That’s the kind of loneliness I can get behind.
That’s the kind of loneliness I can fill my day with.
The hopeful kind of loneliness which is never lonely.
‘Emily and your old hoodie are now in a relationship.’
It’s complicated.

No.
That’s not the worst part.

The worst part comes
when I can’t remember
how many bottles of shampoo it’s been;
when I don’t know what you eat for breakfast
and the hoodie that used to smell of you
has begun to smell
like the back of the cupboard.

AND NOW FOR SOME ROBERT HERSHON WHO IS WAY LESS SENTIMENTAL THAN ME BUT IN BEING SO SOMEHOW MANAGES TO EXPRESS INFINITELY MORE SENTIMENT.

Sentimental moment or why did the baguette cross the road?

Don’t fill up on bread
I say absent-mindedly
The servings here are huge

My son, whose hair may be
receding a bit, says
Did you really just
say that to me?

What he doesn’t know
is that when we’re walking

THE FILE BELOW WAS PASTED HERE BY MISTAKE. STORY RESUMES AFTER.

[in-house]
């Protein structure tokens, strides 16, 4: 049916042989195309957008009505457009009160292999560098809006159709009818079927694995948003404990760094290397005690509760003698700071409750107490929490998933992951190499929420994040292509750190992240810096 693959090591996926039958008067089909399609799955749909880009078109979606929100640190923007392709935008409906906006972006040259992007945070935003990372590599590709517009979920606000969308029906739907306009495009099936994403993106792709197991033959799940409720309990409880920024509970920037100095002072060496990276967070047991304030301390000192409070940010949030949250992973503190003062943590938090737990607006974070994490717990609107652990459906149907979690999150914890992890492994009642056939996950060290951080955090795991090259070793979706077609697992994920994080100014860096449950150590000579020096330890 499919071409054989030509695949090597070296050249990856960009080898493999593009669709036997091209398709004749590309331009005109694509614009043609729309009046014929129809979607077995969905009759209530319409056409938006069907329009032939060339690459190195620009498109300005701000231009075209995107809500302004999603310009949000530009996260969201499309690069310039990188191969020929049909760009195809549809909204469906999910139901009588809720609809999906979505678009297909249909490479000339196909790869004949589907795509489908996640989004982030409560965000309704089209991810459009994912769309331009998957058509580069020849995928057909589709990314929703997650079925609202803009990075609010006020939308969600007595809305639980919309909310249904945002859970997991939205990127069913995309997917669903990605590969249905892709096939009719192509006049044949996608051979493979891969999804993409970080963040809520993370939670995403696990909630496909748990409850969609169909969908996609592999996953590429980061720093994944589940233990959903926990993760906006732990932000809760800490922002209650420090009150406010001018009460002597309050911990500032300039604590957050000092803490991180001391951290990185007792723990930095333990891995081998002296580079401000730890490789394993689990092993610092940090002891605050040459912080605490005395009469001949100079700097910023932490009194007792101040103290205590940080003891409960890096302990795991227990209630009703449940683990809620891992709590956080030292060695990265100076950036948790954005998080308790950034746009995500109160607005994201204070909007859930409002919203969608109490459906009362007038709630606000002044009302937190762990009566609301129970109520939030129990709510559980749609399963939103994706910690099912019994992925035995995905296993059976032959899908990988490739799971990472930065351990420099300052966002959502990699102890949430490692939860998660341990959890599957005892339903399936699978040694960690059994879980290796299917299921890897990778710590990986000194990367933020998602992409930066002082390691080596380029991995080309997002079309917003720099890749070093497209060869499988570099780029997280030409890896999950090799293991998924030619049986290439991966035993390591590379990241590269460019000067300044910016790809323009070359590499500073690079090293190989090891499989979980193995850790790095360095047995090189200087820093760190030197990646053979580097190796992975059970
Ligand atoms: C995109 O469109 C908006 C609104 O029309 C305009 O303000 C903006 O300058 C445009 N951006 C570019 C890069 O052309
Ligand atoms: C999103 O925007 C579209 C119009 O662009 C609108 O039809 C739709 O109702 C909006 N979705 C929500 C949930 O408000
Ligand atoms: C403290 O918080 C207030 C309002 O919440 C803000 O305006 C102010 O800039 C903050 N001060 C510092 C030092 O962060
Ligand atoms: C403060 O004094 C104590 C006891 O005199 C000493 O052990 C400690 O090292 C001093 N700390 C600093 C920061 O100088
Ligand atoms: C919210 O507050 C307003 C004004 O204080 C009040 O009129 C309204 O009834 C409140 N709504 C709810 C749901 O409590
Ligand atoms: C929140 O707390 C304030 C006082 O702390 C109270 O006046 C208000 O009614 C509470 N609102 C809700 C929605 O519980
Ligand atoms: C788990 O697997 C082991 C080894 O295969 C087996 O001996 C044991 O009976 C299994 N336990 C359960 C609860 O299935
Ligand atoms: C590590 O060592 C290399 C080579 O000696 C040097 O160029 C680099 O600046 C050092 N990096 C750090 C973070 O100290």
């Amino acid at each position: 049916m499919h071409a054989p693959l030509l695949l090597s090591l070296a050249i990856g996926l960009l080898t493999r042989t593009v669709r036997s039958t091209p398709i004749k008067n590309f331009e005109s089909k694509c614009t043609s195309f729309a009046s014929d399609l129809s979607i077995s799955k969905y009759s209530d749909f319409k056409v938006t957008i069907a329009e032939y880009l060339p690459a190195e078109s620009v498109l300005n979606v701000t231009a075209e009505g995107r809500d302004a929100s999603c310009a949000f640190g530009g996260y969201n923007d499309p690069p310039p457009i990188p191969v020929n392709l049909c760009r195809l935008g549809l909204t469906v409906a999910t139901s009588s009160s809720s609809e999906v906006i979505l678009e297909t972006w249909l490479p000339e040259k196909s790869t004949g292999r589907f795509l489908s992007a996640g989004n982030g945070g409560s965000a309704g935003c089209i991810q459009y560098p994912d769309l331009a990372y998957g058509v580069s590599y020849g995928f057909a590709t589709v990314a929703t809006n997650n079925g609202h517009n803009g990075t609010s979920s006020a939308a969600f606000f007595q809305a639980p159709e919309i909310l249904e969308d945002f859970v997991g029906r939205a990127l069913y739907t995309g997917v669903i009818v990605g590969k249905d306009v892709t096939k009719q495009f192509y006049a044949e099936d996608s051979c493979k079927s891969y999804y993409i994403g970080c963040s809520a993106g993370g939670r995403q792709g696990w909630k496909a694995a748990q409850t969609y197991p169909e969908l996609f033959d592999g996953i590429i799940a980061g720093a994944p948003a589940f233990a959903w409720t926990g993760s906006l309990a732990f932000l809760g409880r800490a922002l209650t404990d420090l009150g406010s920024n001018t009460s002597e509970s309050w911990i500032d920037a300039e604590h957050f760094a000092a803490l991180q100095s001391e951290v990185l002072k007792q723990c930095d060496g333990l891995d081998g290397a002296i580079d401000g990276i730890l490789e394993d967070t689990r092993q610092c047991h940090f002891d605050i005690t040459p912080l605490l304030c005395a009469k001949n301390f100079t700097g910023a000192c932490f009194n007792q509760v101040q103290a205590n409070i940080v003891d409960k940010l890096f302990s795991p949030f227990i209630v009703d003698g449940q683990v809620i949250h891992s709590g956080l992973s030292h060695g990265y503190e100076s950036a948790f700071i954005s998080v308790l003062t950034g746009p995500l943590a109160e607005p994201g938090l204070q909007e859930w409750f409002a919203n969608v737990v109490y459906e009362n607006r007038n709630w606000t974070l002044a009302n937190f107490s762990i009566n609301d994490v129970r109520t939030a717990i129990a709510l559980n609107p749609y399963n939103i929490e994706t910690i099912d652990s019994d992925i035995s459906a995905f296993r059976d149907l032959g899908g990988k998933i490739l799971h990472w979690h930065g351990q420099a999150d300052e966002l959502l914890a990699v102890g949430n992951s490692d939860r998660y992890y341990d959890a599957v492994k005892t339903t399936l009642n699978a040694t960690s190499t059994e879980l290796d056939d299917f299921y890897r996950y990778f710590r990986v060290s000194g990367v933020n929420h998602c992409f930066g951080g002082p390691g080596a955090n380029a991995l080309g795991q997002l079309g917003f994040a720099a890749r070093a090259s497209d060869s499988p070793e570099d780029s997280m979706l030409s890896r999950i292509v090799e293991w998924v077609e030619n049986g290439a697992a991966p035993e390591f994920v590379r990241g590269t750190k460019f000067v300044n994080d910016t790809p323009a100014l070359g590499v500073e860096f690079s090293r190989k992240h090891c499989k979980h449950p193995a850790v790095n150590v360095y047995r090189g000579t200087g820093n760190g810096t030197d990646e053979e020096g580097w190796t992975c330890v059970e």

together, when we get
to the curb
I sometimes start to reach
for his hand

Superbly Situated

you politely ask me not to die and i promise not to
right from the beginning—a relationship based on

good sense and thoughtfulness in little things

i would like to be loved for such simple attainments
as breathing regularly and not falling down too often

or because my eyes are brown or my father left-handed

and to be on the safe side i wouldn’t mind if somehow
i became entangled in your perception of admirable objects

so you might say to yourself: i have recently noticed

how superbly situated the empire state building is
how it looms up suddenly behind cemeteries and rivers

so far away you could touch it—therefore i love you

part of me fears that some moron is already plotting
to tear down the empire state building and replace it

with a block of staten island mother/daughter houses

just as part of me fears that if you love me for my cleanliness
i will grow filthy if you admire my elegant clothes

i’ll start wearing shirts with sailboats on them

but i have decided to become a public beach an opera house
a regularly scheduled flight—something that can’t help being

in the right place at the right time—come take your seat

we’ll raise the curtain fill the house start the engines
fly off into the sunrise, the spire of the empire state
the last sight on the horizon as the earth begins to curve

No Talking Please

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Ubud, Bali. December 2014.